What are your thoughts on these two grapes and do you have a preference? I'd love to hear from you.


Wednesday, January 6, 2016

Italian Resolutions of 2016

Happy 2016 everyone!  Our Italian Food, Wine & Travel group have compiled a list of our Italian resolutions for 2016.  We'd love to hear yours so please share.  Maybe we can offer some insight if we've been there or have shared in the food or wines of particular regions.

Vino Travels

I'd love to say I'll be making it to Italy this year, but that is unlikely unless I receive a personal invitation for a wine event. Trust me, I would if I could. I'd love to explore more of southern Italy. I'll just have to live through Italy through my blog and sharing more stories and connecting with other amazing Italian bloggers. My resolution is to refocus my energy on keep pushing to become somewhat fluent in Italian and keep sharing with you unique Italian grapes of Italy.

After a year of so of taking a virtual tour of Italy by writing about the food and wine of Italy with #ItalianFWT, my wife and I have decided to take a real tour of Italy in 2016!   Our plan is to start in the north in the Lake Como village of Varenna, and wind our way south, ultimately ending up at the Amalfi Coast with stops in the Dolomites, Venice, Florence, Cinque Terre, Tuscany, Siena, Orvieto, and of course Rome! It's time to get real!

Italy. I think I could spend a lifetime exploring her. I've made numerous trips to Italy staying anywhere from ten days to three weeks. My goal for 2016 is to spend at least two months in Italy. I also want to be free to stay longer if the stars line up and it seems like the right thing. To accomplish this I must rent out the condo I own and currently occupy. Viva Italia 2016! Wish me luck.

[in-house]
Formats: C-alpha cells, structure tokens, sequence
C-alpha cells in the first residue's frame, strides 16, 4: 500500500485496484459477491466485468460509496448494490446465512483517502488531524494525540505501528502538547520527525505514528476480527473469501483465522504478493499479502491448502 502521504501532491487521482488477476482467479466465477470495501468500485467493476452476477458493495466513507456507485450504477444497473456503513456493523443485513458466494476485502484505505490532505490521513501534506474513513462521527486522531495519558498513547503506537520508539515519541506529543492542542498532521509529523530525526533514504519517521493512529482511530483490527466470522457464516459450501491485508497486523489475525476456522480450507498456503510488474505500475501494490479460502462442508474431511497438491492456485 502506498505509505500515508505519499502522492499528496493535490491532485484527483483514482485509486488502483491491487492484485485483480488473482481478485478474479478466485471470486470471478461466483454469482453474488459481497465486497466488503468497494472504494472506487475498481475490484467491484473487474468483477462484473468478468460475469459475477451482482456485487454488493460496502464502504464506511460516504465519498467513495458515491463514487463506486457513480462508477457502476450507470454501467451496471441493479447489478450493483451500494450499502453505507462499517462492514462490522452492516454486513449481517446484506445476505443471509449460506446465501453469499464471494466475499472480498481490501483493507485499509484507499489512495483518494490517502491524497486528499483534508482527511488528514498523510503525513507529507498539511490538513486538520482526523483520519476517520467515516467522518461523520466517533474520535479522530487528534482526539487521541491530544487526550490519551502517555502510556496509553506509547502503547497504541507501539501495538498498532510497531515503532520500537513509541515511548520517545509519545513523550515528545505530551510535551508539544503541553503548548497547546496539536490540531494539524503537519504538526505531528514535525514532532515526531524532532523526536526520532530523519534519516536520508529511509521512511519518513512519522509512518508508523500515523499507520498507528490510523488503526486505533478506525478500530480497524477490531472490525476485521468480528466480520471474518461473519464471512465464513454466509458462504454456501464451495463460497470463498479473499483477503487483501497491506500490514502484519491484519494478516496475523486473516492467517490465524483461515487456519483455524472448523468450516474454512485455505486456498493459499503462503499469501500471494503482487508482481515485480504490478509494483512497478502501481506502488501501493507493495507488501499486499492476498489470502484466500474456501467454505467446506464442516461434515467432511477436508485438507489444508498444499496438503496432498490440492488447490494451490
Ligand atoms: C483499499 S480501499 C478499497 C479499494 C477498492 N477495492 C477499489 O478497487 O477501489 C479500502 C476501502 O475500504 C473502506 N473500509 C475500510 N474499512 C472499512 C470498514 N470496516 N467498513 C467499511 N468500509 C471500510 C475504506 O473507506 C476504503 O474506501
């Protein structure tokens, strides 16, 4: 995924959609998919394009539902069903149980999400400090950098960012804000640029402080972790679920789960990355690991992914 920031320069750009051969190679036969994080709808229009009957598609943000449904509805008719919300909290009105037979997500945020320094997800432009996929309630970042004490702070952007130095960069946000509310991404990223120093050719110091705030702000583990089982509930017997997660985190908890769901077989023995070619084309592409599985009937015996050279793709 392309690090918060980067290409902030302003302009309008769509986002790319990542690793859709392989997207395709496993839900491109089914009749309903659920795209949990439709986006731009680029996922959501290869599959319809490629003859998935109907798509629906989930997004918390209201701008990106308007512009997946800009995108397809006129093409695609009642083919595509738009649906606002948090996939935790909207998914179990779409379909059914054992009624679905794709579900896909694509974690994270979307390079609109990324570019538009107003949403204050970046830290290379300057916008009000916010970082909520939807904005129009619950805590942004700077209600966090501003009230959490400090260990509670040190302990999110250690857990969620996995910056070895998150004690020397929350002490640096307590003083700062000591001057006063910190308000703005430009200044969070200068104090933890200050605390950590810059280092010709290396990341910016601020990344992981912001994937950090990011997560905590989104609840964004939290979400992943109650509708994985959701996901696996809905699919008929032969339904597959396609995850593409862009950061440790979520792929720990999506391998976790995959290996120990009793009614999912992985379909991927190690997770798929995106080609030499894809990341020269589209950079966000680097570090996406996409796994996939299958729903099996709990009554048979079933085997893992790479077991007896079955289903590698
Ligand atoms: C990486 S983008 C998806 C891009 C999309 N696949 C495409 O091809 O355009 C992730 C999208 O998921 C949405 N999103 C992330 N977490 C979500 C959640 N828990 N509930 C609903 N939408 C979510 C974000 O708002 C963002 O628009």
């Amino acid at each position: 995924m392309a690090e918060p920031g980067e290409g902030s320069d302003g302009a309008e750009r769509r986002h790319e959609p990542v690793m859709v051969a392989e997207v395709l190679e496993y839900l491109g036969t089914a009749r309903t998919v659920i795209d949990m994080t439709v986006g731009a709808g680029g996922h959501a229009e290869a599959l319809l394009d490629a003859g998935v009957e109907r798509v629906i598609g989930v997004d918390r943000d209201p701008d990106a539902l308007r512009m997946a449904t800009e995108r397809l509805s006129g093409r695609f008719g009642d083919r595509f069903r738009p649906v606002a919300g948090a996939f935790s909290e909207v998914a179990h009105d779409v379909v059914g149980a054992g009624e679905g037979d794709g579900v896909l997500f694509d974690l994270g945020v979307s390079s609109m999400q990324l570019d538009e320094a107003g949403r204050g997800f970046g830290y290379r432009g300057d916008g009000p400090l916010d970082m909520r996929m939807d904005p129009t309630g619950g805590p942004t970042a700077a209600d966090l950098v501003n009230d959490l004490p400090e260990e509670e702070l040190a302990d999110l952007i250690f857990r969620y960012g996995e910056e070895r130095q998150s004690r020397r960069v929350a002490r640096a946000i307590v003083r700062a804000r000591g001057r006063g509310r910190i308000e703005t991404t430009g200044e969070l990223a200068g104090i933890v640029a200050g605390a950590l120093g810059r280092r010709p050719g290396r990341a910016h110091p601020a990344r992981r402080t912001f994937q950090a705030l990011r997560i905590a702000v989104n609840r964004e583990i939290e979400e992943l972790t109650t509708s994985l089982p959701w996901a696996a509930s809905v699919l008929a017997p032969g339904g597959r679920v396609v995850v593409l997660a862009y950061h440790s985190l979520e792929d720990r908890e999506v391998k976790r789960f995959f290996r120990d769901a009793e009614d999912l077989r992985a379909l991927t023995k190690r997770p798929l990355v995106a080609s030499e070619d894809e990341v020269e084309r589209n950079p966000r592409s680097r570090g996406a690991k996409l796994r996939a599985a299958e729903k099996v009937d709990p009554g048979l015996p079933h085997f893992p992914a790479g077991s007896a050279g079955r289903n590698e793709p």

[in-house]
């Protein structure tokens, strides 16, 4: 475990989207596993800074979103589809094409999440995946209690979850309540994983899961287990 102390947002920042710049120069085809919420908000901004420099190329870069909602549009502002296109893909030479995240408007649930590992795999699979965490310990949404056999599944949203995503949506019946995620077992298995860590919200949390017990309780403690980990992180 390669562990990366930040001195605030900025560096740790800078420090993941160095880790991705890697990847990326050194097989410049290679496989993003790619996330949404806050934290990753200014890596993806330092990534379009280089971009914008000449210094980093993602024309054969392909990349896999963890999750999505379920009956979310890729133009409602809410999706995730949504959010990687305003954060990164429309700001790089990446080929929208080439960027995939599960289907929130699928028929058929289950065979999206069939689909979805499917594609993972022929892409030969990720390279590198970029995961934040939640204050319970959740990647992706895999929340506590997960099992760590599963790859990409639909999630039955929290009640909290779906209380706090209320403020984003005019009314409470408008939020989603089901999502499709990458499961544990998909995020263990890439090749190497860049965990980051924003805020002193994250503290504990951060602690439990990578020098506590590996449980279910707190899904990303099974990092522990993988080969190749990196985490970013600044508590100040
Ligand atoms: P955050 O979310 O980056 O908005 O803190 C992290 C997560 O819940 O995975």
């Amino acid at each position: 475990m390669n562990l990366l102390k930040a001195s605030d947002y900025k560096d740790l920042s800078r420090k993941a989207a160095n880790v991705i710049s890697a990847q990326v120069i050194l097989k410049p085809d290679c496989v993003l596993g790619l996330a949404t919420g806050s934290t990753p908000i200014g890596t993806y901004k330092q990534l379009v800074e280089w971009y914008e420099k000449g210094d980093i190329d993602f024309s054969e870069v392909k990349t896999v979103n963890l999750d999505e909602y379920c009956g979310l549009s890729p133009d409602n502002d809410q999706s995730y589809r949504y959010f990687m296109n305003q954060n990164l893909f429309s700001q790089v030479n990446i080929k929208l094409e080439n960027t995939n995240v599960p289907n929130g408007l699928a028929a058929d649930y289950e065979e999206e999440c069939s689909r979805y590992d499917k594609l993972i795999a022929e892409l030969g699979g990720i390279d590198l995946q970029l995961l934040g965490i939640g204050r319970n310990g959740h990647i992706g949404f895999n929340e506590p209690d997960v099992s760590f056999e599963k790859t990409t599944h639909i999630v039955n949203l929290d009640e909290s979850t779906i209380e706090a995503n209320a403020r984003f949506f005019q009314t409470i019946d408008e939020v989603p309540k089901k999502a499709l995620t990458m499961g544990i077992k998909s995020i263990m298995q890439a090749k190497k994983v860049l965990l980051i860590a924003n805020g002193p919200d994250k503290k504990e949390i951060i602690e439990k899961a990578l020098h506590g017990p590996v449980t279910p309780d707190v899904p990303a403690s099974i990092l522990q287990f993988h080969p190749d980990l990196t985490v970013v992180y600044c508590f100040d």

I love the fact that each city and region has it’s own culture, cuisine and customs. In all the years that I’ve been exploring Italy, however, I’ve never made it to Basilicata. It looks so different to the rest of Italy with almost a Greek feel in places I’m told, so my number one resolution for 2016 is to check it out the trulli houses of Alberobello, the baroque architecture of Lecce and the caves of Matera. Basilicata here I come!

Resolutions can be fun, right?  My 2016 resolution is to try Nebbiolo from every region I can find it. Italy: Barbaresco, Barolo (of course), Roero, Gattinara, Chiavennasca, and farther afield in Sonoma, Paso Robles, and yes, even Oregon!

I would love to spend more time in the Southern Italian regions. I have yet to visit Calabria or Puglia. They're on my list for 2016. I also look forward to becoming even more acquainted with some of Italy's lesser known wine regions. 

I am looking forward to traveling back to Italy in 2016 to visit more wine regions, meet more boutique wine makers and explore more Italian wines while I continue to broaden my appreciate of the "Italian Art of Living”.

This year I want to head south again, this time to Calabria, to explore the area and take a cooking class while we're there.  

My Italian resolution for 2016 is to travel to Bologna to savour the delicacies of Emilia Romagna. I also want to focus on learning Italian well and I hope to do that in 2016.


Saturday, January 2, 2016

Aglianico, What Makes the Basilicata Pop!

Welcome to 2016 and our Italian Food, Wine and Travel group where every month we cover a different region in Italy. We're almost ¾ of the way through Italy before we go full circle. The beginning of 2016 we tackle some of the lesser discovered regions of Italy and they're all to the south starting with Basilicata.
Map of Basilicata wine regions
Copyright of Federdoc